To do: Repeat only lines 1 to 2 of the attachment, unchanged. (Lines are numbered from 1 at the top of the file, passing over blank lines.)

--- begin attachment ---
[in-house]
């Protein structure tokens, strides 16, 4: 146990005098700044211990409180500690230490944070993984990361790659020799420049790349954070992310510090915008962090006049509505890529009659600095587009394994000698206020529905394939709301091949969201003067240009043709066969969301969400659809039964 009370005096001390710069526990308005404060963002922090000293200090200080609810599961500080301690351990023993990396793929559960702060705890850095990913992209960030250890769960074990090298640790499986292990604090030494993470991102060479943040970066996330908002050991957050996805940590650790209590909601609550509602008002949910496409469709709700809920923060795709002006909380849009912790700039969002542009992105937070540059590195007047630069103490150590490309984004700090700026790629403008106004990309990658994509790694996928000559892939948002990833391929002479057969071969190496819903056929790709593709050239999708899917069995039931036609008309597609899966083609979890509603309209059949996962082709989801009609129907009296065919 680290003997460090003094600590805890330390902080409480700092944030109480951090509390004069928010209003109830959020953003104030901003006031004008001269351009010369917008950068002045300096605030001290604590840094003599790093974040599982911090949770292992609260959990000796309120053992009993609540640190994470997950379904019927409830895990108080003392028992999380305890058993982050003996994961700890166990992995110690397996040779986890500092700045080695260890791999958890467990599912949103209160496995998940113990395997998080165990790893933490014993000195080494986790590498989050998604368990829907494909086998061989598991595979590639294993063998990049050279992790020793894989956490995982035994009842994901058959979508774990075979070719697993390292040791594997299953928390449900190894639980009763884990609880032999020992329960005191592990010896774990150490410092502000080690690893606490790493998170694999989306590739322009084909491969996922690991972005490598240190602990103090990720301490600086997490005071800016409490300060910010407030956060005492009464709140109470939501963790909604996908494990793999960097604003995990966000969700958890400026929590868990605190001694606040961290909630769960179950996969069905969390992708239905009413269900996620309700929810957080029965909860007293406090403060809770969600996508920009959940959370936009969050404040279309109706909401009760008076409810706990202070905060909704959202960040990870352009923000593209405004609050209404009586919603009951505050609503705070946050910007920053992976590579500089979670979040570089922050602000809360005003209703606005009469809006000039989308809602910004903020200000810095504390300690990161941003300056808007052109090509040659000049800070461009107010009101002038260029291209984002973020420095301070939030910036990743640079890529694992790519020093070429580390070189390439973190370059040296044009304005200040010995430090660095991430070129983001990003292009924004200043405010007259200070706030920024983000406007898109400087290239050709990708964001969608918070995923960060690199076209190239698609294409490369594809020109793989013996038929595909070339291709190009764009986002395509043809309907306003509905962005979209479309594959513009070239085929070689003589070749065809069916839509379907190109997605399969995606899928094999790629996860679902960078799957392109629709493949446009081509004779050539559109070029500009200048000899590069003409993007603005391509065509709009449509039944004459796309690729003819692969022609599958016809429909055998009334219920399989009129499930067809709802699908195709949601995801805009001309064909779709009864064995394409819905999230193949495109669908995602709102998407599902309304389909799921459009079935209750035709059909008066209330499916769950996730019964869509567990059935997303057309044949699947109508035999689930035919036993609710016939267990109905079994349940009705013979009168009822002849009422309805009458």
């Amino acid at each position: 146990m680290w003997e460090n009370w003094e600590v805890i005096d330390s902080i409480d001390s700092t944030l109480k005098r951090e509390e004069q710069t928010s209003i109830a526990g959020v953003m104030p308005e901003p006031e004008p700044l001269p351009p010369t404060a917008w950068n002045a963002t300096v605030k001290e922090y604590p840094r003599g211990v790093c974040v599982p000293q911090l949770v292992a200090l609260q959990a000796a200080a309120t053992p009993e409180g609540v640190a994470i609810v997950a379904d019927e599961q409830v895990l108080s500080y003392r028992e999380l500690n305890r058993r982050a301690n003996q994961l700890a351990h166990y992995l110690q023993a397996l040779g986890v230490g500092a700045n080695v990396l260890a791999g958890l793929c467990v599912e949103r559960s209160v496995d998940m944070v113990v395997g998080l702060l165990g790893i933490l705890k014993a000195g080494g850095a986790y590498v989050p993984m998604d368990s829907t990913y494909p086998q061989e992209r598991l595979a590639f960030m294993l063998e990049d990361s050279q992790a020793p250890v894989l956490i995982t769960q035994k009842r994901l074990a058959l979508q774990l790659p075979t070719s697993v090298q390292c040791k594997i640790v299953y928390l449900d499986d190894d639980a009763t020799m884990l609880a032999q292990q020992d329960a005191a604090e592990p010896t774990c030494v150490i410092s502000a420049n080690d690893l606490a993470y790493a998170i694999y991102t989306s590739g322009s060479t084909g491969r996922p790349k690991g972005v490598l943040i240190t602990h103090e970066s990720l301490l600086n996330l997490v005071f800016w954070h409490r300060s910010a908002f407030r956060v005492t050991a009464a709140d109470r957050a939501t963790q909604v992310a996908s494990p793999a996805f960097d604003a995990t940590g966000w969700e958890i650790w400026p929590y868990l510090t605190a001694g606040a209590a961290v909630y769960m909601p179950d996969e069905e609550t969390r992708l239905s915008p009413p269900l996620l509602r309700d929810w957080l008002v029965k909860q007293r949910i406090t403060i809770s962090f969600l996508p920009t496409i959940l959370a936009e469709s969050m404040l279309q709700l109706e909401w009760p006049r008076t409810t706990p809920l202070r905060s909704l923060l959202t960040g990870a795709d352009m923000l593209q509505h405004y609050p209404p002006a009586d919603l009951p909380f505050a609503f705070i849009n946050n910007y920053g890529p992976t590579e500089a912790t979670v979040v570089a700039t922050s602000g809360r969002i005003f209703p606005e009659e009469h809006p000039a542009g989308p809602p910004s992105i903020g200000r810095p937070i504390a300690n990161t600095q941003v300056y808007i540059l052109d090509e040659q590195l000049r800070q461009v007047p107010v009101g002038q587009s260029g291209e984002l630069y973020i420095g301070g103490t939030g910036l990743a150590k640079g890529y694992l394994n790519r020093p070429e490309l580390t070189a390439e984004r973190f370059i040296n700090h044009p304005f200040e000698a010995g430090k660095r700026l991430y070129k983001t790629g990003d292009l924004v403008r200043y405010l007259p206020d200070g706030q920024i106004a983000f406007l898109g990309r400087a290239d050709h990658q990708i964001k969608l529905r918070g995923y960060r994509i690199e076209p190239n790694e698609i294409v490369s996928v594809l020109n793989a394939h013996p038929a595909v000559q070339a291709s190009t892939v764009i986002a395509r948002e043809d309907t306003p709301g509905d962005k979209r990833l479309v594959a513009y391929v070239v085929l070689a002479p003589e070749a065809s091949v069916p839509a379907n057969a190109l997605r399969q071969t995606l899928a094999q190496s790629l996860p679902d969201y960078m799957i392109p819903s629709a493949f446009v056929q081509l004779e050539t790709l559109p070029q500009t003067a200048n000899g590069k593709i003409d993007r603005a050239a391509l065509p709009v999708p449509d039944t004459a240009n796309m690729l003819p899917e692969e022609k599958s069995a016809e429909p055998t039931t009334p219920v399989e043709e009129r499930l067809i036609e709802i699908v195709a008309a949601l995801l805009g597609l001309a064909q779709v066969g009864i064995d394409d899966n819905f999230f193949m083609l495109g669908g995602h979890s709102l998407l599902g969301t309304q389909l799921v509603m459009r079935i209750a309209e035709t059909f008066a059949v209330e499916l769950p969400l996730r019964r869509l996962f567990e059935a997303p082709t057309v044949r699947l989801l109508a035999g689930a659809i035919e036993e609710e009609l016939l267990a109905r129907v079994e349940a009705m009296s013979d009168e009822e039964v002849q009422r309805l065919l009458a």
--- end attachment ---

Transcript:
[in-house]
């Protein structure tokens, strides 16, 4: 146990005098700044211990409180500690230490944070993984990361790659020799420049790349954070992310510090915008962090006049509505890529009659600095587009394994000698206020529905394939709301091949969201003067240009043709066969969301969400659809039964 009370005096001390710069526990308005404060963002922090000293200090200080609810599961500080301690351990023993990396793929559960702060705890850095990913992209960030250890769960074990090298640790499986292990604090030494993470991102060479943040970066996330908002050991957050996805940590650790209590909601609550509602008002949910496409469709709700809920923060795709002006909380849009912790700039969002542009992105937070540059590195007047630069103490150590490309984004700090700026790629403008106004990309990658994509790694996928000559892939948002990833391929002479057969071969190496819903056929790709593709050239999708899917069995039931036609008309597609899966083609979890509603309209059949996962082709989801009609129907009296065919 680290003997460090003094600590805890330390902080409480700092944030109480951090509390004069928010209003109830959020953003104030901003006031004008001269351009010369917008950068002045300096605030001290604590840094003599790093974040599982911090949770292992609260959990000796309120053992009993609540640190994470997950379904019927409830895990108080003392028992999380305890058993982050003996994961700890166990992995110690397996040779986890500092700045080695260890791999958890467990599912949103209160496995998940113990395997998080165990790893933490014993000195080494986790590498989050998604368990829907494909086998061989598991595979590639294993063998990049050279992790020793894989956490995982035994009842994901058959979508774990075979070719697993390292040791594997299953928390449900190894639980009763884990609880032999020992329960005191592990010896774990150490410092502000080690690893606490790493998170694999989306590739322009084909491969996922690991972005490598240190602990103090990720301490600086997490005071800016409490300060910010407030956060005492009464709140109470939501963790909604996908494990793999960097604003995990966000969700958890400026929590868990605190001694606040961290909630769960179950996969069905969390992708239905009413269900996620309700929810957080029965909860007293406090403060809770969600996508920009959940959370936009969050404040279309109706909401009760008076409810706990202070905060909704959202960040990870352009923000593209405004609050209404009586919603009951505050609503705070946050910007920053992976590579500089979670979040570089922050602000809360005003209703606005009469809006000039989308809602910004903020200000810095504390300690990161941003300056808007052109090509040659000049800070461009107010009101002038260029291209984002973020420095301070939030910036990743640079890529694992790519020093070429580390070189390439973190370059040296044009304005200040010995430090660095991430070129983001990003292009924004200043405010007259200070706030920024983000406007898109400087290239050709990708964001969608918070995923960060690199076209190239698609294409490369594809020109793989013996038929595909070339291709190009764009986002395509043809309907306003509905962005979209479309594959513009070239085929070689003589070749065809069916839509379907190109997605399969995606899928094999790629996860679902960078799957392109629709493949446009081509004779050539559109070029500009200048000899590069003409993007603005391509065509709009449509039944004459796309690729003819692969022609599958016809429909055998009334219920399989009129499930067809709802699908195709949601995801805009001309064909779709009864064995394409819905999230193949495109669908995602709102998407599902309304389909799921459009079935209750035709059909008066209330499916769950996730019964869509567990059935997303057309044949699947109508035999689930035919036993609710016939267990109905079994349940009705013979009168009822002849009422309805009458």